Scientist Recommends These Brain Games to Help Prevent Alzheimer’s

Brain Games for Alzheimer's Prevention

Photo: oneinchpunch via Shutterstock

As we age, keeping our brain sharp becomes more and more important. No one knows this better than Jessica Langbaum, a specialist in Alzheimer's prevention and associate director of the Alzheimer's Prevention Initiative in Phoenix, Arizona. While some suggest crossword puzzles and games like Sudoku to give the brain mental stimulation, Langbaum shares that Alzheimer's prevention is a bit more complex.

“Just sitting down and doing Sudoku isn't probably going to be the one key thing that's going to prevent you from developing Alzheimer's disease,” she tells NPR. Something as simple as getting up and going to work actually can help do the trick. Langbaum points out that daily multitasking, processing of information, and remembering things that come up during the workday are all incredible forms of brain training.

Langbaum, who was spurred to study Alzheimer's after her grandfather was diagnosed when she was in graduate school, has learned over time that puzzles and games focus too narrowly on just one part of the brain. This can lead to other areas going into decline. She equates it with exercising just one muscle in the body instead of focusing on overall fitness.

Do Crossword Puzzles Prevent Alzheimer's?

Photo: Bojan Milinkov via Shutterstock

Instead, the brain training programs used in research are quite challenging. Langbaum would know. She tried them when taking part in a revolutionary study on the effectiveness of brain training. In the study, about 2,800 people age 65 and up trained for more than five weeks doing exercises that tested memory, reasoning, or speed. The results showed that the reasoning and speed tests had a positive impact, even some years later.

While it remains unclear if brain training can really delay or prevent Alzheimer's, new research is showing that another good form of mental stimulation comes from social interaction. “People who have a lot of social interactions, particularly in mid-life, have a lower risk of Alzheimer's dementia in later life,” shares Langbaum. “There's something about being around people that's helpful for our brains.”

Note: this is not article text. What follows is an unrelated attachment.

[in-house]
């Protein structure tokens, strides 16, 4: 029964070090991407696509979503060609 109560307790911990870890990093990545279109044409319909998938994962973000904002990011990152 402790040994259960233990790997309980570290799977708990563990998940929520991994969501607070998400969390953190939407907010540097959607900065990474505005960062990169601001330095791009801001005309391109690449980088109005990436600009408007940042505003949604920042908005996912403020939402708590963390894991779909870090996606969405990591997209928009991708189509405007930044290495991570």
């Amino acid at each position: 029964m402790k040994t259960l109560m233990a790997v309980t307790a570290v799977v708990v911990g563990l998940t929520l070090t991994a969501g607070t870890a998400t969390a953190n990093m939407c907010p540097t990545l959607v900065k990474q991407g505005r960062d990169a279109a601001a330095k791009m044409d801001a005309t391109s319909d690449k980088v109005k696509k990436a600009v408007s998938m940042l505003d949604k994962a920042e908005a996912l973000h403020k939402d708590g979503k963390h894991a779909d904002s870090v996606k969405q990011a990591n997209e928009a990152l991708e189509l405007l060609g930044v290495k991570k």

All told, Langbaum's advice is to keep yourself active and well-rounded. This means doing crossword puzzles if you enjoy them, but also continuing to push yourself out of your comfort zone and try new things.

h/t: [treehugger]

Related Articles:

Designer Develops Alzheimer’s-Friendly Tableware Thanks to Inspiration from Her Late Grandmother

Granddaughter Captures Beautiful Bond Between Her Grandpa and His Cat

France Is Building an “Alzheimer’s Village” for Patients to Live in Freely

Man Creates Edible Water “Jelly Drops” to Help Dementia Patients Stay Hydrated

‘The Restaurant of Order Mistakes’ Only Staffs Waiters with Dementia, So Every Order is a Surprise

Jessica Stewart

Jessica Stewart is a Contributing Writer and Digital Media Specialist for My Modern Met, as well as a curator and art historian. Since 2020, she is also one of the co-hosts of the My Modern Met Top Artist Podcast. She earned her MA in Renaissance Studies from University College London and now lives in Rome, Italy. She cultivated expertise in street art which led to the purchase of her photographic archive by the Treccani Italian Encyclopedia in 2014. When she’s not spending time with her three dogs, she also manages the studio of a successful street artist. In 2013, she authored the book 'Street Art Stories Roma' and most recently contributed to 'Crossroads: A Glimpse Into the Life of Alice Pasquini'. You can follow her adventures online at @romephotoblog.
Become a
My Modern Met Member
As a member, you'll join us in our effort to support the arts.
Become a Member
Explore member benefits

Sponsored Content